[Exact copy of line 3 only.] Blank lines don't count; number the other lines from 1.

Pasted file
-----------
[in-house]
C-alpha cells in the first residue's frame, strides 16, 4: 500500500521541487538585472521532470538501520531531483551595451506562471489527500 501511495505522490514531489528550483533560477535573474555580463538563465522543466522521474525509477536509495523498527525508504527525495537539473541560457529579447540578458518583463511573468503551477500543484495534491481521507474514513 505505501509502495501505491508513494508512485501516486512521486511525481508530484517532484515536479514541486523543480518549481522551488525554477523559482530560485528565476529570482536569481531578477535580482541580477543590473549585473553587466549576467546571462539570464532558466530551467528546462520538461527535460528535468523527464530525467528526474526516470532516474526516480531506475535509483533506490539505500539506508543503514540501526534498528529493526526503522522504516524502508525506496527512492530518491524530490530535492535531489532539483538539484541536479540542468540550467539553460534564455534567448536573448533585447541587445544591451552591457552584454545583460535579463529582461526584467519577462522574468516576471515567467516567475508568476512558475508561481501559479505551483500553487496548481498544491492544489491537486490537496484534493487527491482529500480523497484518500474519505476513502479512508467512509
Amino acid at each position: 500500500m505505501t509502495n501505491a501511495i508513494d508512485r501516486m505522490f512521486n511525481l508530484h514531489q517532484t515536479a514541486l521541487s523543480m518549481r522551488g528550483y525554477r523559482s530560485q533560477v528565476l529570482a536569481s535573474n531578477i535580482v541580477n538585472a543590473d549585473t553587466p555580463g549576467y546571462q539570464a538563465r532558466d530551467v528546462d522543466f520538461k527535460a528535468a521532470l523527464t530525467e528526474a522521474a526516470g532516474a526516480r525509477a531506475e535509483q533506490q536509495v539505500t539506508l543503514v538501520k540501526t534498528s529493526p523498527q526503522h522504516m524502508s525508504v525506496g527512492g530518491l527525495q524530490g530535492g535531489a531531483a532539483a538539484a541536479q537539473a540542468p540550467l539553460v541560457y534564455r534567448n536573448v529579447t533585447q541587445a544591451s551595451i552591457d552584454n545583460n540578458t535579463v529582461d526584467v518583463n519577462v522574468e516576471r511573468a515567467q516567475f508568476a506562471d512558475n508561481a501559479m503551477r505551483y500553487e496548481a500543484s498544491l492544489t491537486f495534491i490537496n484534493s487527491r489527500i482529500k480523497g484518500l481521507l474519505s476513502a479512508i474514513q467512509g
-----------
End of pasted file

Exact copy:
Amino acid at each position: 500500500m505505501t509502495n501505491a501511495i508513494d508512485r501516486m505522490f512521486n511525481l508530484h514531489q517532484t515536479a514541486l521541487s523543480m518549481r522551488g528550483y525554477r523559482s530560485q533560477v528565476l529570482a536569481s535573474n531578477i535580482v541580477n538585472a543590473d549585473t553587466p555580463g549576467y546571462q539570464a538563465r532558466d530551467v528546462d522543466f520538461k527535460a528535468a521532470l523527464t530525467e528526474a522521474a526516470g532516474a526516480r525509477a531506475e535509483q533506490q536509495v539505500t539506508l543503514v538501520k540501526t534498528s529493526p523498527q526503522h522504516m524502508s525508504v525506496g527512492g530518491l527525495q524530490g530535492g535531489a531531483a532539483a538539484a541536479q537539473a540542468p540550467l539553460v541560457y534564455r534567448n536573448v529579447t533585447q541587445a544591451s551595451i552591457d552584454n545583460n540578458t535579463v529582461d526584467v518583463n519577462v522574468e516576471r511573468a515567467q516567475f508568476a506562471d512558475n508561481a501559479m503551477r505551483y500553487e496548481a500543484s498544491l492544489t491537486f495534491i490537496n484534493s487527491r489527500i482529500k480523497g484518500l481521507l474519505s476513502a479512508i474514513q467512509g